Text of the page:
Friday 20 October 2017

Household charge sparks rise in inflation

Charlie Weston Personal Finance Editor

THE introduction of the household charge has sparked a renewed bout of inflation.

The €100 charge came in last year and has helped push up the rate of inflation by 0.1pc in December after three months of price falls.

Overall prices were 1.2pc more expensive in December compared with the same month last year, the Central Statistics Office (CSO) said.

One of the largest price hikes was a 23pc rise in the last year in "miscellaneous goods and services", which the statisticians said refers to the household charge.

The controversial charge was only paid by seven out of 10 households but has still managed to push up the consumer price index.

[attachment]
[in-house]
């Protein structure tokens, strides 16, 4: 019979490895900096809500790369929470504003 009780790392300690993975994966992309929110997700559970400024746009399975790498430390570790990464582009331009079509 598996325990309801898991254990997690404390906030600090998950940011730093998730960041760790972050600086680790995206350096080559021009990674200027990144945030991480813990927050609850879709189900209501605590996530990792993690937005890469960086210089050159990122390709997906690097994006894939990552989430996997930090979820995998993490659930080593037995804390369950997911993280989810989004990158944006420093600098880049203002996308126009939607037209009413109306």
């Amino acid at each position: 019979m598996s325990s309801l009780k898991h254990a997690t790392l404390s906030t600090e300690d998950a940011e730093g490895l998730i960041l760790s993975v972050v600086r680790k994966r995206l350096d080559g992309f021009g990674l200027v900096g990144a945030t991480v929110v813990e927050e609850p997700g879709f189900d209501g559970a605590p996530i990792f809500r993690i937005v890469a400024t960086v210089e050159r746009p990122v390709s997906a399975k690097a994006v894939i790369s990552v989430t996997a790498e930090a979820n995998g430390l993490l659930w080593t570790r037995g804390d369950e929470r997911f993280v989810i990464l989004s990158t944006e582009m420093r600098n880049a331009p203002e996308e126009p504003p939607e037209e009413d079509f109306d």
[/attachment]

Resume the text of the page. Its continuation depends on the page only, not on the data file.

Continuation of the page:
It will not be due this year and instead will be replaced by the property tax in the summer.

Potato prices were up 27pc in the last year. The wet summer has been blamed for surge in spud prices, with a 5kg bag of Roosters priced at €5.59 in Tesco yesterday.


Electricity and gas prices and ongoing rises in health insurance premiums also added to price pressures. Gas prices were up close to 10pc in December. Electricity costs jumped by 9pc.

A succession of rises in health insurance premium saw the cost of policies spike by 16.5pc in the past year, according to the CSO figures released yesterday.

Education costs and transport price-rises were also blamed for the inflation hike.

Higher college-registration fees imposed by the Government have contributed to making education more expensive.

The cost of taxing a car is up 11pc in the past 12 months, with petrol 8pc dearer and diesel up 4.5pc.

Other items adding to price pressures included increases in the prices of alcohol and tobacco, due to tax rises.

However, Merrion Stockbrokers economist Alan McQuaid said weak consumer demand is likely to mean an easing off on price-rise pressures.

Irish Independent

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